Monday, January 01, 2007
All that Jazz (and all that Jazz) from Bob Rogers
Before KVIL and Bill and Hank and Pegi and Carole and KCAC - I was at WRR in Dallas playing a lot of Blues and Jazz. I was even a stringer for Downbeat Magazine and did a multitude of interviews with Cannonball and Nat Adderly, Roland Kirk, Lou Rawls, and etc. I even got to emcee shows by Louis Armstrong (who had the warmest smile and handshake, ever).
Duke Ellington, Ella Fitzgerald, Nancy Wlson and others were part of the scene and life would have been perfect except for the usual adjustments of life and spouses.
So, it is a great read, when you get a Crusaders Newsletter from an old friend like Bob Rogers.
You Say You Want an Evolution
“I can’t stand conservatism in Jazz. That’s an absurd concept because if it’s not constantly changing, it’s not art. So a young player coming up today trying to sound like they’re from the 1920s or 1950s and pretending everything afterwards doesn’t exist is just being insincere and it will be apparent in the music. The other thing I don’t like is hearing a bunch of old people putting down younger musicians, claiming they don’t have “wisdom” or “seasoning” in their playing or some other such nonsense. Some people become better musicians with age, some become worse, but the one thing youth has is idealism and (hopefully) optimism. These attributes are priceless, and I’ll take a young player with energy and joy over a seasonal old bitter musician any day.”
Cadence: the Review of Jazz & Blues: Creative Improvised Music
I thought I heard
Buddy Bolden shout,
Open up that window
and let that bad air out.
Open up that window
and let that foul air out.
Yes, I thought I heard
Buddy Bolden say.
Jelly Roll Morton
The International Association of Jazz Educators (IAJE) meeting will convene its 34th annual convention in New York in a few days. In terms of the number of attendees, it is the world’s largest convocation of jazz advocates. It is also one of the very few “in-person” venues in existence for people engaged in the promulgation of jazz programming on the radio (another being the annual JazzWeek Summit). One of the upcoming IAJE panels is, “Jazz Radio In Crisis: Why That’s A Good Thing.”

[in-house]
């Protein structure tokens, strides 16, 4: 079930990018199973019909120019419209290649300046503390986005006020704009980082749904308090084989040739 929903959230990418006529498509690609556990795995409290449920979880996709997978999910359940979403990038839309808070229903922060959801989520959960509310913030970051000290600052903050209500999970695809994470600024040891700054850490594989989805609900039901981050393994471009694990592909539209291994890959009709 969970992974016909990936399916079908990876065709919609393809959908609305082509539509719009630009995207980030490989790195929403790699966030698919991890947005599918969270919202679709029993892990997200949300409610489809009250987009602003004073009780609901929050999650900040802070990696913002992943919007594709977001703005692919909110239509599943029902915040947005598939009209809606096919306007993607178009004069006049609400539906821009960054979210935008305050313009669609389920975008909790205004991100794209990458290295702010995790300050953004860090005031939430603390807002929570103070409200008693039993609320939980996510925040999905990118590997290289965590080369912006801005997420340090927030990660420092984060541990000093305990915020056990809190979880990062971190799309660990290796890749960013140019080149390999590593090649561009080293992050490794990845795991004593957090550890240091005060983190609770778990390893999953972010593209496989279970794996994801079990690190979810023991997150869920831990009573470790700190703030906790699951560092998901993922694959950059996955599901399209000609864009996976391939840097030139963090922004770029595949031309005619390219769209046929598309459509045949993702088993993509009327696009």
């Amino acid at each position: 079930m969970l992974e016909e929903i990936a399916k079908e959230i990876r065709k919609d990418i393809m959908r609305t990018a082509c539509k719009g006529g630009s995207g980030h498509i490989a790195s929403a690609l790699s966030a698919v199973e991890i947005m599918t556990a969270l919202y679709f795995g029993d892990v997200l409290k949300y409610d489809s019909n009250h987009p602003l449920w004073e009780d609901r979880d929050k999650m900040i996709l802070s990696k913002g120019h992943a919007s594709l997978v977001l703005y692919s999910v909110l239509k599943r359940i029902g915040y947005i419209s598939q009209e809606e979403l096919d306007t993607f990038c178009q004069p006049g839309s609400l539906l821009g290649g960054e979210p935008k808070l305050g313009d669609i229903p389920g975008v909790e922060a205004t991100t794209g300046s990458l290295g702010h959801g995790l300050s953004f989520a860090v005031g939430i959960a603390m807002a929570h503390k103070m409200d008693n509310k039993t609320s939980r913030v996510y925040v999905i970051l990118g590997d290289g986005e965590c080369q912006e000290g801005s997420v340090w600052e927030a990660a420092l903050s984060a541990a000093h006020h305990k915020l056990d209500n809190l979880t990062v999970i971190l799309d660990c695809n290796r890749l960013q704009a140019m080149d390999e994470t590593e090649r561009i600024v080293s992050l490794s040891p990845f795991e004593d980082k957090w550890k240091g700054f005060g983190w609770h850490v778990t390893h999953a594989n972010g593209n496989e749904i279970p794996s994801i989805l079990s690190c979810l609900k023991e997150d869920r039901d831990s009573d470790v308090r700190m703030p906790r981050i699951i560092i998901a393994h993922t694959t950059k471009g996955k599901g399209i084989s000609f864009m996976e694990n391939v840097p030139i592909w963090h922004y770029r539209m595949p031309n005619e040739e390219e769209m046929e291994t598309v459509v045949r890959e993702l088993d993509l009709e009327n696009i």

As I write this I am sitting at home in North Carolina, listening to WFUV/New York’s Sunday night program, The Big Broadcast, where a 1920’s recording entitled, “Take Me To The Land of Jazz” is playing. Does that 1920s song sound archaic to me? Kind of, but maybe not so much.
I am listening on my computer, which I increasingly regard as my primary receiver. My choices are now global, soon to be easily portable to my car and to my pocket. I am forming a general awareness of what I consider my best choices for listening at any given time. For now, if it’s Sunday night and I’m at home writing and listening to the “radio,” it’s ‘FUV for me. At other times it’s other programs, but it’s always my station, whose programming I am constantly revising as I learn of other options that appeal to me. You are likely having some variation of the same experience.
Until recently I felt lucky to live in a market where there are two full-time jazz stations. That’s still nice but it’s less important than it used to be. What’s really important is to pay the broadband access bill. Now that I have global access and program choice, why should I settle for less? I am elated to have a radio station that is programmed by me, for me, one that can I can easily construct from a content bank of unprecedented range and scope. Life is good!
Music presentations served up in a half-assed manner used to deeply offend me. Luckily, I no longer have to put up with that. If I suspect that the program host doesn’t really know and love the music they present, or if I view them as mere functionaries of a station’s branding efforts, I’ll see you later. Good stations don’t exist in my world, only good programs. A station can put all the effort it wants into establishing its identity to me, but I may not even be aware of those efforts. Really, I’m just looking for good and unique programs with which to construct my own station - the listener as aggregator. That’s my reality.
Music programming in public radio has yielded broadcast hours to talk radio for each of the past several years; the trend continues. For those in jazz programming, that’s one aspect of the crisis (another being jazz radio’s apparent inability to garner a younger audience). It is quite obvious that the landscape is rapidly changing.
I’m happy about our situation in jazz radio because there is nothing so liberating as removing the dead weight of, “That’s how we do it.” It’s the spirit so refreshingly exemplified by the quotation above by jazz pianist Travis Shook (b. 1969). When I read Mr. Shook’s comments, I laughed out loud! When the young don’t occasionally tell the old how it is, there’s trouble afoot and we’re headed for the museum, as exhibits. Thankfully, that’s not yet the case; creative improvised music is very much alive. Respect is a two-way street; good for the old, good for the young. When it only runs one way it’s nothing but oppression and useless, dead weight. Jelly Roll Morton knew that.
Jazz radio has its problems but it also has its opportunities, many of which lie in new approaches to programming and having the whole world in which to apply them. I have very definite ideas about how to proceed from here. I also feel that my ideas are at least as good as anyone else’s (and a closely-held conviction that they’re considerably better). Perhaps you feel the same way about some of your ideas. In the brave new world of “the long tail,” maybe we’re both right! The possibilities make one whistle while one works. So, what’s not to celebrate?
2816 Barmettler Street
Raleigh, NC 27607
WSHA - www.wshafm.org
Bouille & Rogers Consultants
phone: (919) 413-4126